Heroes: Elijah and King Ahab


This lesson outline introduces the Old Testament character of Elijah and opens up discussion on what makes a hero.

Heroes: Elijah and King Ahab


You’ll need (optional) The Incredibles DVD and player, digital camera, plus paper, pens, Bibles


Play In and Out using the following words and ideas: Mr Incredible, depressed, Superman, lonely, Elastigirl, doubtful, Violet, despairing, Dash, hopeless. If you prefer, you could play charades with the superheroes’ names instead.

If possible, show a clip from The Incredibles (where Bob / Mr Incredible has a terrible day at work, comes home and the car falls apart) or talk about the way even Mr Incredible has his ups and downs in the film.

Introduce Elijah – a hairy he-man of a prophet who was trying to be faithful to God at a time when the king (Ahab) was a mean cowardly tyrant married to a wife (Jezebel) who openly worshipped other gods, like Baal and Asherah and was making the people of God worship them too.

Ask the group to work in pairs or threes.

Give each pair one or more sections of the story as below, either working from Bibles or from the summary, and ask them to make a freeze-frame of the moment of their section of the story that they think is most important.

Ask each group in turn to make their frame and you tell the story from what you see in the frames.

Together draw out a map with cartoon scenes of the events of the story and arrows leading from one to the other.

Ask which of all the scenes shows Elijah at the highest point, the most heroic point of his work for God. Hot seat him to find out how he was feeling and thinking at this moment.

Ask which was the lowest point for him. Hot seat him again to find out how he was feeling and thinking then.

Ask :

  • I wonder what surprises you about this story.
  • I wonder what puzzles you about this story.
  • I wonder if you’ve ever felt like Elijah when he was… here… or here (point to places on the map).
  • I wonder why Elijah felt so low when he had been so high.
  • I wonder when God loved him most.
  • I wonder if God only loves us when we’re doing things for him.

If there’s time, the group may like to use a digital camera to make a photostory of Elijah’s life, based on the cartoons sketched on the map.

Story summary
From 1 Kings 17-19

King Ahab and his queen Jezebel did such terrible things that God’s prophet Elijah says that no rain will fall unless he commands it. Then Elijah goes into hiding near the Kerith stream, where God sends ravens to bring him bread and meat every day.

The Kerith stream where Elijah is hiding dries up in the end and God sends Elijah to a widow in a town called Zarephath. The widow is just baking her last loaf of bread before she and her son die of hunger. But Elijah asks her to make him a loaf too, and promises her that her flour and her oil will never run out throughout the drought – and that’s what happens!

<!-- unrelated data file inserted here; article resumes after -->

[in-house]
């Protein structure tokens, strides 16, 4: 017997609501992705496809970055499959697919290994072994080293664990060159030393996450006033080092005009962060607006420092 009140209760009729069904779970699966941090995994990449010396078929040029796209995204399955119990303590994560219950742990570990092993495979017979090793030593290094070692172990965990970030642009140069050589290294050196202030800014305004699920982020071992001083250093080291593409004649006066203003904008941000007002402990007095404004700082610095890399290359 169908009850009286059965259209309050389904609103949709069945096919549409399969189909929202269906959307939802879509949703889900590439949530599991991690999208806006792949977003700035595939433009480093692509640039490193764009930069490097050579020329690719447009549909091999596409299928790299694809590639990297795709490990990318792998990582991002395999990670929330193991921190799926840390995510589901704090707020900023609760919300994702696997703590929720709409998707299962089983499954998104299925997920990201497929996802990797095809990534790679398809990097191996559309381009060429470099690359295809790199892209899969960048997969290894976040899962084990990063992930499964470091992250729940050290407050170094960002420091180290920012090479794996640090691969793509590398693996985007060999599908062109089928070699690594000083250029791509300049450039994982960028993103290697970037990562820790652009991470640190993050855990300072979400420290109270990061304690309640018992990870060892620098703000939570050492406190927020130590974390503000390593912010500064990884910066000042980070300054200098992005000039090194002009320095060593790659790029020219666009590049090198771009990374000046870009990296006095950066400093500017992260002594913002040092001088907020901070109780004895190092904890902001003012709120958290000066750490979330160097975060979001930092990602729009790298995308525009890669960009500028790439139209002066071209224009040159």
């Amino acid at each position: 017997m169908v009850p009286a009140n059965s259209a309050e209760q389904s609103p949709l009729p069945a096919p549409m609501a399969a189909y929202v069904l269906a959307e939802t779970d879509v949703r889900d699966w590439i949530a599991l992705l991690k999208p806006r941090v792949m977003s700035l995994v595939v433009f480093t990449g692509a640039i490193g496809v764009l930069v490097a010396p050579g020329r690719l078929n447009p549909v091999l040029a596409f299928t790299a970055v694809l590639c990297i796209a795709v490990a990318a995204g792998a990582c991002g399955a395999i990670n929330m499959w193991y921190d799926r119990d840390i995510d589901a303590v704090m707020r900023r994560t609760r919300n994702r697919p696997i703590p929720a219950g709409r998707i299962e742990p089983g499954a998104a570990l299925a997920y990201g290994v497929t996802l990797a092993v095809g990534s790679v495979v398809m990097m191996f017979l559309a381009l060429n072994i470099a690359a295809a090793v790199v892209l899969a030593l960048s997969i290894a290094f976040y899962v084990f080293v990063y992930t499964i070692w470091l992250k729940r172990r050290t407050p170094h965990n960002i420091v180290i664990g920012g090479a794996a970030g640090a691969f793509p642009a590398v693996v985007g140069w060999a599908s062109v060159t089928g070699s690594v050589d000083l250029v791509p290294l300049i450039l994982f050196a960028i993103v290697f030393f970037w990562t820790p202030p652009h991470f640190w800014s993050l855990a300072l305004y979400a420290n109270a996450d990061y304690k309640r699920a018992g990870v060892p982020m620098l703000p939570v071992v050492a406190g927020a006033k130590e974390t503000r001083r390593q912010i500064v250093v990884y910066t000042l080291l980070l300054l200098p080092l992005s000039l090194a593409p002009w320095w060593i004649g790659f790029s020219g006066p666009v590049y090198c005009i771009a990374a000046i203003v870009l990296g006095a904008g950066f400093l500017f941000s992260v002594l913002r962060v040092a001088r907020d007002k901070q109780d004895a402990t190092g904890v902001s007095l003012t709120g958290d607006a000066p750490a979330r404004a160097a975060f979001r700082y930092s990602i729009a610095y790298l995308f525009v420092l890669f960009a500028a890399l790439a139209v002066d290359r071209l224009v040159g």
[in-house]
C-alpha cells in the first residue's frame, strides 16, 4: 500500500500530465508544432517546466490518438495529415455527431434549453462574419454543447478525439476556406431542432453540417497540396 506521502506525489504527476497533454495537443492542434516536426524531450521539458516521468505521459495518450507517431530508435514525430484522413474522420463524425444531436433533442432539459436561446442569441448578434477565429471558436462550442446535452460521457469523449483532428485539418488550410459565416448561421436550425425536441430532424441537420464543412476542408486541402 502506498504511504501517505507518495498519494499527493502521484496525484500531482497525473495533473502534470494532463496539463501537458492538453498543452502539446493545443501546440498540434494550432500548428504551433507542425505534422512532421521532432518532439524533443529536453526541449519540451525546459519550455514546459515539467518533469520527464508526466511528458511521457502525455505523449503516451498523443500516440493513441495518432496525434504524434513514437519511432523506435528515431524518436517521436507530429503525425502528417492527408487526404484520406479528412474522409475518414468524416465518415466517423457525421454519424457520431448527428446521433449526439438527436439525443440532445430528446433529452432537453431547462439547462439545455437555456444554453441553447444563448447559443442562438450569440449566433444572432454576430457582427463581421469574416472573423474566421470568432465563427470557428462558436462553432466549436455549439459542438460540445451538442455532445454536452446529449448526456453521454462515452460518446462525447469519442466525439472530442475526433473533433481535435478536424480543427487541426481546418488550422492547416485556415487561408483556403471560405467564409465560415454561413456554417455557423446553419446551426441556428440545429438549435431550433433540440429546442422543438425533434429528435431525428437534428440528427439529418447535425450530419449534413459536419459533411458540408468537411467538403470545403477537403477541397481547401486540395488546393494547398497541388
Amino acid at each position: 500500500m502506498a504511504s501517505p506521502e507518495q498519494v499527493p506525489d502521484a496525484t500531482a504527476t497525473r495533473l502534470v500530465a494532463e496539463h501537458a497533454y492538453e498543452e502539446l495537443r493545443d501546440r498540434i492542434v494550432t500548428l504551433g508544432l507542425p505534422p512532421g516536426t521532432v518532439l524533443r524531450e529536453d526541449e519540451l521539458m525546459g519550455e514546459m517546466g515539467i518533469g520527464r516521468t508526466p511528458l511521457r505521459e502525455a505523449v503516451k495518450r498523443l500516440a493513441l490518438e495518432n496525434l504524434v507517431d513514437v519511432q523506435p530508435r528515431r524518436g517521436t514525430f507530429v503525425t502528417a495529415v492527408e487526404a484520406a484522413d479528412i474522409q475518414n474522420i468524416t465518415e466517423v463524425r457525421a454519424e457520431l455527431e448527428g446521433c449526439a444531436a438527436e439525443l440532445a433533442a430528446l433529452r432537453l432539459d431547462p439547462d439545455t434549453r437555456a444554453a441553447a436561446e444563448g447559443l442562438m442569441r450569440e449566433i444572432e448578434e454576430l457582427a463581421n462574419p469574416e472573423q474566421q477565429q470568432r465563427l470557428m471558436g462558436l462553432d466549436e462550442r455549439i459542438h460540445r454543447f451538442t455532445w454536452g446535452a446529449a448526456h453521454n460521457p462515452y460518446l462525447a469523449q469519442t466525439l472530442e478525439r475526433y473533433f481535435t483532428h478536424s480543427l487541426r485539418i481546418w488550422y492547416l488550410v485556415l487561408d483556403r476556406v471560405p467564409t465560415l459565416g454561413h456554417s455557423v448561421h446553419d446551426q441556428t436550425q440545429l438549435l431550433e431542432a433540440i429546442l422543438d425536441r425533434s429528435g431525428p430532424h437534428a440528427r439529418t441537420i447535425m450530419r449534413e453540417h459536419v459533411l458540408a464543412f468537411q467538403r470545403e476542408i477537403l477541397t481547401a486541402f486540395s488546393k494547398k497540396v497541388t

The son of the widow where Elijah is staying falls sick and dies. The widow is sad and angry with Elijah for letting it happen. But Elijah prays to God and the boy comes to life again.

After three years of no rain, God sends Elijah to meet King Ahab and to challenge the priests of the god Baal to a showdown on Mount Carmel to see whose god is the true god. The 450 priests of Baal sacrifice a bull, put the meat on a pile of wood, then pray to Baal to bring down fire on the sacrifice. They pray all afternoon but nothing happens. Elijah makes fun of them and they pray louder until teatime but nothing happens.

Then Elijah builds an altar, piles it up with wood, digs a trench round it, kills a bull, puts the meat on top and then pours gallons and gallons of water over the whole thing until the water runs into the trench. Then Elijah prays simply to God, asking him to prove that he is the God of Abraham, Isaac and Jacob so that the people will change their minds and follow him again. Straight away a fire comes from heaven and burns up everything – even the stones of the altar. Everyone cries out ‘The Lord is God!’ and Elijah goes into the valley of Kishon and kills all the priests of Baal.

Elijah climbs back up Mount Carmel and sees the rain coming at last. He tells Ahab to ride home in his chariot before he gets wet, and Elijah is so full of the Holy Spirit that he runs ahead of the chariot all the way back to the palace in Jezreel.

Queen Jezebel hears that Elijah has killed all her priests and swears to kill him too. Elijah runs away. He walks into the desert for a day then sits down under a bush and tells God he – Elijah – is no good, he’s had enough and he wants to die. An angel brings him bread and water and he sleeps, but the angel tells him he needs to carry on with his journey. Elijah walks for forty days and nights to Mount Sinai where he hides in a cave.

Elijah is hiding in the cave on Mount Sinai when he hears God ask him, ‘Elijah, why are you here?’ Elijah tells God he’s done his best for God but that he’s scared of being killed. God tells Elijah to go and stand in front of the cave and he will pass by him. There’s a roaring wind, which is so strong it breaks rocks apart. But God isn’t in the wind. There’s a massive earthquake, but God isn’t in the earthquake. There’s a fire, but God isn’t in the fire. Then there’s a still small voice. And God speaks to Elijah again and gives him another job to do so that God’s work can carry on.